In a recent study, Cryan and his colleagues reported a link between the microbiome and fear. By examining mice with and without gut bacteria, they discovered that the germ-free mice had blunted fear responses (Mol Psychiatr, doi:10.1038/mp.2017.100, 2017). Their findings may pave the way for the development of novel treatments for anxiety-related illnesses, including posttraumatic stress disorder.

Researchers at Kyushu University in Japan were the first to show, in 2004, that bacteria in the gut can influence stress responses, prompting many subsequent investigations. Yet despite mounting research, scientists remain uncertain about exactly how the gut microbiome affects the brain. While some bacteria influence the brain through the vagus nerve, other strains seem to use different pathways. It is known, however, that the population of the gut microbiome begins in early life, and recent research suggests that disruptions to its normal development may influence future physical and mental health (Nat Commun, 6:7735, 2015).

Researchers are finding that this gut-brain connection could have clinical implications, as influencing the gut microbiome through diet may serve to ameliorate some psychiatric disorders. Together with University College Cork colleague Ted Dinan, Cryan coined the term “psychobiotics” in 2013 to describe live organisms that, when ingested, produce health benefits in patients with psychiatric illness. These include foods containing probiotics, live strains of gut-friendly bacteria.

While there are many rodent studies linking probiotics and mental health, UCLA biologist Emeran Mayer and his colleagues were the first to test them in humans, using functional magnetic resonance imaging (fMRI) scans to assess the results. After administering probiotic yogurt to a group of healthy women twice a day for four weeks, the researchers found that the women had a reduced brain response to negative images (Gastroenterology, 144:1394-401, 2013).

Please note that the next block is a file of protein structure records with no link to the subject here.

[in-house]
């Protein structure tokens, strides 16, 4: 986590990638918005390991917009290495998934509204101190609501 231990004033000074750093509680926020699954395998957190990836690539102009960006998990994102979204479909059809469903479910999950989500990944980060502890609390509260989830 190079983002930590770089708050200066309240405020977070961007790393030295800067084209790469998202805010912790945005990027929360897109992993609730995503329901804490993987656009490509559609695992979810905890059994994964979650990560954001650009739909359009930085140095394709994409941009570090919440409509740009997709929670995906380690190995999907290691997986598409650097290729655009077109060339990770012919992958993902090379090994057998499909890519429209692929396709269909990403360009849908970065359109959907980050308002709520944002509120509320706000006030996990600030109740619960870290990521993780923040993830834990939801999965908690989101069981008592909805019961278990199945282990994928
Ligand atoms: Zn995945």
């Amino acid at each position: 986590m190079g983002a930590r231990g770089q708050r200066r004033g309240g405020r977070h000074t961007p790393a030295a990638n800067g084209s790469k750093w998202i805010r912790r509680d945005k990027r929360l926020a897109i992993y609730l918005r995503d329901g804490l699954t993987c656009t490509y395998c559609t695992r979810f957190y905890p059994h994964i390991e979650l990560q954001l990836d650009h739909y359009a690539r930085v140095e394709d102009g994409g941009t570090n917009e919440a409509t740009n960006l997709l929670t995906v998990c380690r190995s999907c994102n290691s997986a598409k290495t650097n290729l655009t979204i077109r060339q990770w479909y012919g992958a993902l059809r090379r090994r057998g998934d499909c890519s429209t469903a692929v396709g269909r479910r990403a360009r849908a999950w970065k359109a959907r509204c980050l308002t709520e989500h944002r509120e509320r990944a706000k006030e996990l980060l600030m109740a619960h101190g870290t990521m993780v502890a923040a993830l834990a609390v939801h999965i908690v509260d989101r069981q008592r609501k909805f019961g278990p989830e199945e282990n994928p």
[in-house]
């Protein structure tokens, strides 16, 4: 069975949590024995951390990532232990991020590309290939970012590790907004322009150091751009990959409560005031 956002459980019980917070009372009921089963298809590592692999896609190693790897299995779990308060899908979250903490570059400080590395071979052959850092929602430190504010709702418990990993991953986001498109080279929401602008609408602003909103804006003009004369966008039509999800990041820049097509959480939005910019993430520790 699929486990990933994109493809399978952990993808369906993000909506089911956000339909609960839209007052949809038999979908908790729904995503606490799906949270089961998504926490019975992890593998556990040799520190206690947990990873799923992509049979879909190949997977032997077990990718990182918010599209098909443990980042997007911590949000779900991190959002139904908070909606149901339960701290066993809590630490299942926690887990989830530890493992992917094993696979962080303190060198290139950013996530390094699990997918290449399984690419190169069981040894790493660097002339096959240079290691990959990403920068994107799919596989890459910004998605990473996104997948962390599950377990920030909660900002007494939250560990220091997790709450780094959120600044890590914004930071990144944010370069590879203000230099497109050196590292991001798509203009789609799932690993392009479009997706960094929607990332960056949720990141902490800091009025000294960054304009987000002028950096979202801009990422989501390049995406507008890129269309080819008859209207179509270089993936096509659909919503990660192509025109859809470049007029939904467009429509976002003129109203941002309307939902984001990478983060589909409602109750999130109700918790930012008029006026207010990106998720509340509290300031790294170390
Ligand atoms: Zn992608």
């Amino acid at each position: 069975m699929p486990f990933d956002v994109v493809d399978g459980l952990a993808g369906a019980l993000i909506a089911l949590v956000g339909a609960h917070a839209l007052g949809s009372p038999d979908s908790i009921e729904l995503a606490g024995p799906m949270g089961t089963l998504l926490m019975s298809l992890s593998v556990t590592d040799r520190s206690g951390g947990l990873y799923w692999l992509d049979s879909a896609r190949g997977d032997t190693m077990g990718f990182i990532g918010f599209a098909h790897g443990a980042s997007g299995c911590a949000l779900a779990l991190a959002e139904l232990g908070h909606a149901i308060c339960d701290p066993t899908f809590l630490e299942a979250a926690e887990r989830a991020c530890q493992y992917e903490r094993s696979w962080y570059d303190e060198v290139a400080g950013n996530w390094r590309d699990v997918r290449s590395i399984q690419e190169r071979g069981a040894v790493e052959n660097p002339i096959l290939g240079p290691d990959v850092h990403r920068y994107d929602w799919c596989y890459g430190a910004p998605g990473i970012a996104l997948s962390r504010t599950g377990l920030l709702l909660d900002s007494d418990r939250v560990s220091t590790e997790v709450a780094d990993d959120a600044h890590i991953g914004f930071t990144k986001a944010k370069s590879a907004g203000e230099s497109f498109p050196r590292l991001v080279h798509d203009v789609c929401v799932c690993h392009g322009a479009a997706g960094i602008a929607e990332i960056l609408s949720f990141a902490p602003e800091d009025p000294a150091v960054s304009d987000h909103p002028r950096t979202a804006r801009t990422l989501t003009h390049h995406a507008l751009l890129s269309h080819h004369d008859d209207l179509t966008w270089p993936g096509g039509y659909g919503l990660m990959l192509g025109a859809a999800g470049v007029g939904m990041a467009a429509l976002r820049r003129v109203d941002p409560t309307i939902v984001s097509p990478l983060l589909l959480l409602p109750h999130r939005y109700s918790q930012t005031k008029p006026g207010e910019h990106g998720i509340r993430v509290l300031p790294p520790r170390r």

“We reanalysed the data several times and convinced ourselves that it’s real,” Mayer says. “You can almost say it was a career-changer for me.”

Having conducted this study on healthy participants, Mayer is reluctant to conclude that probiotics can cure mental illnesses such as anxiety. “It’s a complex emotion, not just a reflex behavior like in the mouse,” he says. However, Mayer says he’s very supportive of the potential of prebiotics—fiber-rich foods  that promote the growth of beneficial bacteria in the gut.

Researchers at Deakin University in Australia recently trialed a Mediterranean-style diet, which is predominately plant-based and fiber-rich, in a group of adults with major depression. They found that one-third of the participants reported a significant improvement in symptoms after 12 weeks on the diet (BMC Medicine, 15:23, 2017). One of them was Sarah Keeble from Melbourne. “I’ve suffered from depression for 17 years. At the start of this study, I was right at the bottom of the barrel,” she recalls. “After a few weeks, that sinking feeling slowly lifted, and my motivation and enthusiasm improved.”